A couple of years ago--about six months into my leadership role at an arts nonprofit--I didn't show up for something big.
It was, in fact, the biggest event of the year, a particularly unique and amazing kids' folk art festival--held on a local ballfield and beloved by pretty much everyone who's ever been. I had been working with our team on it for months. It's a huge deal for us, budget-wise, brand-wise, and mission-wise.
Since the festival is two counties over from where I live, my family and I were staying the weekend with awesome friends who live near the field. I was out there from morning until dark for set-up on Friday with a whole crew of kind folks who were helping out. That night, back at our friends' house, I had a lovely drink, laughed a lot, and went to bed for an early start the next day.
The start was earlier than I predicted.
I woke up at about 3AM and spent the next four hours curled up on our friends' bathroom floor, dragging myself between there and the bed to nurse my daughter when she woke up. The flu.
I'm no wimp. I've performed kids' shows with bronchitis, an entire run of a show with a horrible stomach virus, and Shakespeare less than two weeks after my dad died. But, dude. I could not do this.
My husband took the petty cash I had on hand for the festival up to the field and let everyone know I was out.
And I didn't show up.
And here's what happened: We had record attendance. Everyone worked their butts off. The kids had an amazing day. I was totally embarrassed. And the world continued to revolve.
Fast forward to last week.
I was preparing for our annual Board retreat. I kept thinking about the parts of the prep I wasn't going to get to, the things I hadn't done ahead of time, the exact timing I wasn't sure would work out.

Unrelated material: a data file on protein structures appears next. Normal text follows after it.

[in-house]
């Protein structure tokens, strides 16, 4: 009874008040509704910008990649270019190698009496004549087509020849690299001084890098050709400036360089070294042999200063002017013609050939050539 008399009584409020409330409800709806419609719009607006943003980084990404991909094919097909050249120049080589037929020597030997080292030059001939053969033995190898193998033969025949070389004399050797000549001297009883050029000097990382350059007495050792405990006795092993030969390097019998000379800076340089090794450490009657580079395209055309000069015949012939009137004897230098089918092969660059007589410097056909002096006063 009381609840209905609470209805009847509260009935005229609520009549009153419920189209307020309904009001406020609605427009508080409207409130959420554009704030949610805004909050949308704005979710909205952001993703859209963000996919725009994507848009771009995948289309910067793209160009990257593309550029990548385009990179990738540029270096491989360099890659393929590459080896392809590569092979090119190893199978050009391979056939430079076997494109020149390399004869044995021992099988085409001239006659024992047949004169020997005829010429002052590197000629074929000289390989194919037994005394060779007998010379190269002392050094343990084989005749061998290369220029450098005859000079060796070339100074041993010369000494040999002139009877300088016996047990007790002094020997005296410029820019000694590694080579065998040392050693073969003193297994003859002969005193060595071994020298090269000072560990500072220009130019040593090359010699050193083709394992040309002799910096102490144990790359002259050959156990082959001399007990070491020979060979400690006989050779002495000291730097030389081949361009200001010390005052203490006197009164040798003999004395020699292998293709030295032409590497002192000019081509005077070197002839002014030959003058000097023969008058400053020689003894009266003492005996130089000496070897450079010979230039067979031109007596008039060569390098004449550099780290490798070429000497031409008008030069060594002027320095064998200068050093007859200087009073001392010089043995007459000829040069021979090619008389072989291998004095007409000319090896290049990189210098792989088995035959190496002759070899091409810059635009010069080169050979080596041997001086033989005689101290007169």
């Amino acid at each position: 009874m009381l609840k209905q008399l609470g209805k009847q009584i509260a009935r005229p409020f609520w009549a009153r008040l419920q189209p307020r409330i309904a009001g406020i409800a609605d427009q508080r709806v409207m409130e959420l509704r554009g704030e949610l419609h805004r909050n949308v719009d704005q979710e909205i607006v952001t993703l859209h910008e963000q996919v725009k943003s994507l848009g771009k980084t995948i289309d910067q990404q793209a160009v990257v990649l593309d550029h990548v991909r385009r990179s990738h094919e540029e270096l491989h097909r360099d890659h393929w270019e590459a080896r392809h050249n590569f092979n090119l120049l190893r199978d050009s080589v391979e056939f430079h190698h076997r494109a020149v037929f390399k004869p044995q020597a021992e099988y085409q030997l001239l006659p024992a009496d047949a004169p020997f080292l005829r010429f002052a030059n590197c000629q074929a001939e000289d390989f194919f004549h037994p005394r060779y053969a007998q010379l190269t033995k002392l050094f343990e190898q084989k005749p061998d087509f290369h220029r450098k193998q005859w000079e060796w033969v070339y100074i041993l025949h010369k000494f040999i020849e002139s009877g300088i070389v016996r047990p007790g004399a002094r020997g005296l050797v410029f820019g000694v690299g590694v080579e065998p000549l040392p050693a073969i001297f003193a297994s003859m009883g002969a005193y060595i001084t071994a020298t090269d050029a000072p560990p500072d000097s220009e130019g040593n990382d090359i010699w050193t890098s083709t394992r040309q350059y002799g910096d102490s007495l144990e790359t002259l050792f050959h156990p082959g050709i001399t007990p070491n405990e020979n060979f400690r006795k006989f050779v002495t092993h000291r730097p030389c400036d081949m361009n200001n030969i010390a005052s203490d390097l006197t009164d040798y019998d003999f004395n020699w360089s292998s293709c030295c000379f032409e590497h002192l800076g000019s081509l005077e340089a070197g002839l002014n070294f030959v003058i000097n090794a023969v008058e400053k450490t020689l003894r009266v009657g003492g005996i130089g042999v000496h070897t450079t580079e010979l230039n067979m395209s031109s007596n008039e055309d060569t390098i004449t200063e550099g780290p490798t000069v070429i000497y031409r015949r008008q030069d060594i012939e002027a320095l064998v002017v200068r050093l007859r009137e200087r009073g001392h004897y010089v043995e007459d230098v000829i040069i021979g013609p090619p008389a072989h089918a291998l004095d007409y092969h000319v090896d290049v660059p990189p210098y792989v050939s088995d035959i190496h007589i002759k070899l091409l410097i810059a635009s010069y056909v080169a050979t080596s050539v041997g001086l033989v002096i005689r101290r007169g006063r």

And then, in a moment of overwhelm, this occurred to me: What would happen if I just didn't show up? If I couldn't show up? If I wasn't there at all?
And the answer was that they could have had a valuable day without me. They had the agenda. I had asked folks to lead the discussions. They are smart people.
Would it have been just like I drew it up? No. Would they have had questions they had to put on hold for my feedback? Yes. But it would have been okay. Better than okay. It would have still been good.
Even though I knew I would indeed be showing up, just acknowledging that it would be okay if I didn't show up gave me the space I needed to finish preparing--without getting paralyzed by all the things I hadn't done.
So: If you're getting overwhelmed by something you're leading, something big and important, try just asking yourself the question: What would happen if I couldn't show up?
I'm not suggesting that we actually not show up--though that might be the right choice in some cases.
I'm just suggesting that we ask the question.
We may just find a little opening of space in our answer.